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#GivingTuesday 2016-11-29Giving Tuesday has become known as the global day of giving. It was created so individuals could share their experiences by posting personal giving stories on social media of why they support nonprofits. It was meant to teach people there are many ways you can show support to organizations in the local community, whether it is donating money, your voice, your time, or even resources. QBS, Inc. shows their support for Seven Hills Foundation which is a local nonprofit organization, that according to their website, "has a 60-year history of caring for people who have the ability to thrive when given the support, respect and dignity that all human beings deserve." They have 160 locations in Massachusetts, Rhode Island and seven countries abroad. Seven Hills is a provider of comprehensive support for people with significant life challenges. The partnership includes the Seven Hills vocational program where their clients travel to QBS, Inc. to provide janitorial services every Tuesday and Thursday. Kevin and Johnathan, who are both Seven Hills clients were photographed cleaning the table and vacuuming around the office on Tuesday. The second part of the partnership embraces QBS, Inc's Safety-Care trainer training, where Seven Hills employees get trained on challenging behavior management in order to keep both staff and their clients safe. It is important to help support and advocate for social justice programs such as Seven Hills. Through this partnership both parties are able to deliver their commitment to creating a happier and safer environment.
Robyn Shimmin Helps Massachusetts Towns 2016-06-25
Robyn Shimmin, one of QBS's outstanding staff, has published an article in the Municipal Advocate, a quarterly newsletter distributed to every Massachusetts township. Specifically requested by the editor of the Advocate, Robyn's article provides simple suggestions for de-escalating 'tense situations' across a wide variety of scenarios from school classrooms to EMT calls. Take a closer look.
Safety-Care™ Badge of Safety 2016-05-23
Show your stakeholders, staff, and community that your organization cares enough to get the Best Crisis Prevention Training available, by displaying the new Safety-Care Certificate Badge.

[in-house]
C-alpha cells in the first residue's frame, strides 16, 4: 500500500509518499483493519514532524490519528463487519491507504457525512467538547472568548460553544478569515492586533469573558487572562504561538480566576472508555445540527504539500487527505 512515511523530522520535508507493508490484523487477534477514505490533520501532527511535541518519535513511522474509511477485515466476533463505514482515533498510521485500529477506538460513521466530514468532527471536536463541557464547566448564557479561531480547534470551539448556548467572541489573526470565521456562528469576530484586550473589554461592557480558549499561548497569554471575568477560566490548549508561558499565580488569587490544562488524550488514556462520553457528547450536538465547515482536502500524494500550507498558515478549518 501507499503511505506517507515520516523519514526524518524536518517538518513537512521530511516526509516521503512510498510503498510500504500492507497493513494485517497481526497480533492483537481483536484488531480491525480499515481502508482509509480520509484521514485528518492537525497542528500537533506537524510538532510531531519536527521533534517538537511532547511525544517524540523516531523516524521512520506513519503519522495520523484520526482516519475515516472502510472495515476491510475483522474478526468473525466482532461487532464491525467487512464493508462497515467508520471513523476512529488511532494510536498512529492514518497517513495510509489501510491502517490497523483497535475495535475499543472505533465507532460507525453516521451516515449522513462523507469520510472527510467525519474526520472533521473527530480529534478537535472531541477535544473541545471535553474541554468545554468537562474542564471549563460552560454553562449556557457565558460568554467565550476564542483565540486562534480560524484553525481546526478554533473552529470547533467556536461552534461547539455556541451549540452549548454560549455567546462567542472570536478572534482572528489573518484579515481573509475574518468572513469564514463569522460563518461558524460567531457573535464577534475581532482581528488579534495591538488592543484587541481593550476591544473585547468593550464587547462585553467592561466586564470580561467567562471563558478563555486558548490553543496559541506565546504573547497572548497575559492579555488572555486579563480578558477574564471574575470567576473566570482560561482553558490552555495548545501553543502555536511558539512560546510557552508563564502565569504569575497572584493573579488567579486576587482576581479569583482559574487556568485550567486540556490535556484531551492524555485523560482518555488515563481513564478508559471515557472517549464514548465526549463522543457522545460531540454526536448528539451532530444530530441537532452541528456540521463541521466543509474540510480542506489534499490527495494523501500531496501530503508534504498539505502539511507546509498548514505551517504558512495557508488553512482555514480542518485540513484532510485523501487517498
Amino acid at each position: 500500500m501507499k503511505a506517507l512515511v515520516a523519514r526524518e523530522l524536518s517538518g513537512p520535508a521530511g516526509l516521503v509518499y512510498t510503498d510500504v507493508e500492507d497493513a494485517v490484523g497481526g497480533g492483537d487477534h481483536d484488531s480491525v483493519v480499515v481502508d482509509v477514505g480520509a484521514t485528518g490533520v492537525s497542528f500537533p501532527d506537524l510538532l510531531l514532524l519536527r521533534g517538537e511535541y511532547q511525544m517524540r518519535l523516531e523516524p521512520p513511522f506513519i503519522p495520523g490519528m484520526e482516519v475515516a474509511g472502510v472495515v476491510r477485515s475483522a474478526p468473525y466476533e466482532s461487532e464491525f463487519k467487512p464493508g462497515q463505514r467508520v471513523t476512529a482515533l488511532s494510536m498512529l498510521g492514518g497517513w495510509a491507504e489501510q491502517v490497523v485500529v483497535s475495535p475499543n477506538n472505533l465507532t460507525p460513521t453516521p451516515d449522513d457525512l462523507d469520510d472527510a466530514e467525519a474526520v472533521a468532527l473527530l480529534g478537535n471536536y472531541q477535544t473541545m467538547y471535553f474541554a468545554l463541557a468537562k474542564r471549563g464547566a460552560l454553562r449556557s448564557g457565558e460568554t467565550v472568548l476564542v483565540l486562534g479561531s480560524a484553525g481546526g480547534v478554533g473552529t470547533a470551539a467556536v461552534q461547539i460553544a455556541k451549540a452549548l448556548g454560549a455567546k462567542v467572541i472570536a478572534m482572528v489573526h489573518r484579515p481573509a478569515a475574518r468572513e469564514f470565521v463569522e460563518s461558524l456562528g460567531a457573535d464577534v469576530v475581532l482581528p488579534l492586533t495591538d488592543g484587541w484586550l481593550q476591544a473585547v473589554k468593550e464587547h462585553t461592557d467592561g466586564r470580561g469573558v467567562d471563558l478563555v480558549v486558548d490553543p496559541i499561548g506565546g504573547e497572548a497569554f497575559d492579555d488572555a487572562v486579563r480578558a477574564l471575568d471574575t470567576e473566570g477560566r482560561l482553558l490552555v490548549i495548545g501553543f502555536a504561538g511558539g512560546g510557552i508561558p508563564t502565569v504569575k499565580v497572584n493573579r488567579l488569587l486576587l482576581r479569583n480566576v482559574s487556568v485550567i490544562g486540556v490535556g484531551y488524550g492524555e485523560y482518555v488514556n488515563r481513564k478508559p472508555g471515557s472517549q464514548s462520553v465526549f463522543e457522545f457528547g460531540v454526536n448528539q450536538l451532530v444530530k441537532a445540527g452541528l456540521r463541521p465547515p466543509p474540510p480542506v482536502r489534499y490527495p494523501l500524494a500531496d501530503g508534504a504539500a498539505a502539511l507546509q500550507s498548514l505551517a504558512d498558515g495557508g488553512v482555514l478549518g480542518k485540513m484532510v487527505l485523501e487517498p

By putting the badge on your website, it allows staff, providers, parents and web viewers to see that your organization is trained with best practices according to the Safety-Care Compliance Standards.
Call us now to receive the icon and code!
Technique of the Week for February 24, 2016 2016-02-24
Hello Safety Care Specialists and Trainers!
This week’s Technique is the Supportive Guide! This procedure should not be used to overcome significant resistance. Use gentle forward pressure to maintain forward motion, being careful not to push the person or make them fall over. Remember to always stay on the cupped elbow side and approach in protective stance.
Make it a point to practice this week!
Register Early to Avoid Price Increase 2015-12-01
December 1, 2015
Dear QBS Customer,
The team at QBS would like to thank you for your business and express our appreciation for your continued commitment to Safety-Care™ Behavioral Safety Training. In the past year, we have introduced or improved a number of features including:
- The implementation of the Safety-Care Connect™ Training database system;
- Quality videos of Safety-Care safety and management techniques;
- More Trainers to meet your training needs.
As we continue to improve our training and consultation services, we strive to do so in the most cost-effective way. Due to the increased cost to provide our trainings, however, it is necessary to increase prices for some of our training services effective February 15, 2016 (see new rates attached); something we haven’t done for two years.
If you hurry…you can still take advantage of the 2015 rates for 2016 training sessions if you schedule and we receive payment prior to December 31, 2015.
Thanks for recognizing that our Safety-Care™, Quality Behavioral Competency™, and other training programs continue to be the most cost-effective training programs available.
We thank you for your business and appreciate your understanding the necessity for this price increase. If you have any questions, please don’t hesitate to call.
David Lennox, Ph.D.
QBS NAQ Conference Presentations 2015-08-06
Dr. David Lennox and Erin Mayberry both presented at the NAQ conference on 8/6/15 in New Orleans. Dr. Lennox presented 'Beyond Common Concerns: Strategies for Less Common but Important Behavioral Challenges'; Erin presented 'Promoting Weight Management in Individuals with Developmental Disabilities: A Behavioral Approach'.
We've Moved! 2015-07-27
QBS has moved to its new location at 49 Plain St., North Attleboro, MA, 02760. With much more training space and facilities, Safety-Care™, Quality Behavioral Competencies™, and other state-of-the-art training will be better than ever.
Come join us for your next recertification.
Recent QBS-related publications 2014-12-17
QBS staff David Lennox, Mark Geren, and David Rourke recently contributed a book chapter on staff training of emergency physical restraint.
Lennox, D.B., Geren, M.A., & Rourke, D. (2012). Emergency Physical Restraint: Considerations for Staff Training and Supervision. In Luiselli, J. (Ed.) The Handbook of High-Risk Challenging Behaviors in People with Intellectual and Developmental Disabilities (pp. 271–292). Baltimore: Paul H. Brookes Publishing Company.
Also, staff at Bradley Hospital in Rhode Island recently published a paper describing their work to reduce use of restraint in their programs. The interventions used included transitioning to the use of Safety-Care. Their restraint initiative yielded impressive reductions in use of restraint (mechanical and physical) as well as fewer injuries to staff and patients. QBS is proud to have assisted Bradley in achieving such impressive results.
Paccione-Dyszelwski, Margaret R., et al. (2012). A Crisis Management Quality Improvement Initiative in a Children's Psychiatric Hospital: Design, Implementation, and Outcome. Journal of Psychiatric Practice, 18, 304–311.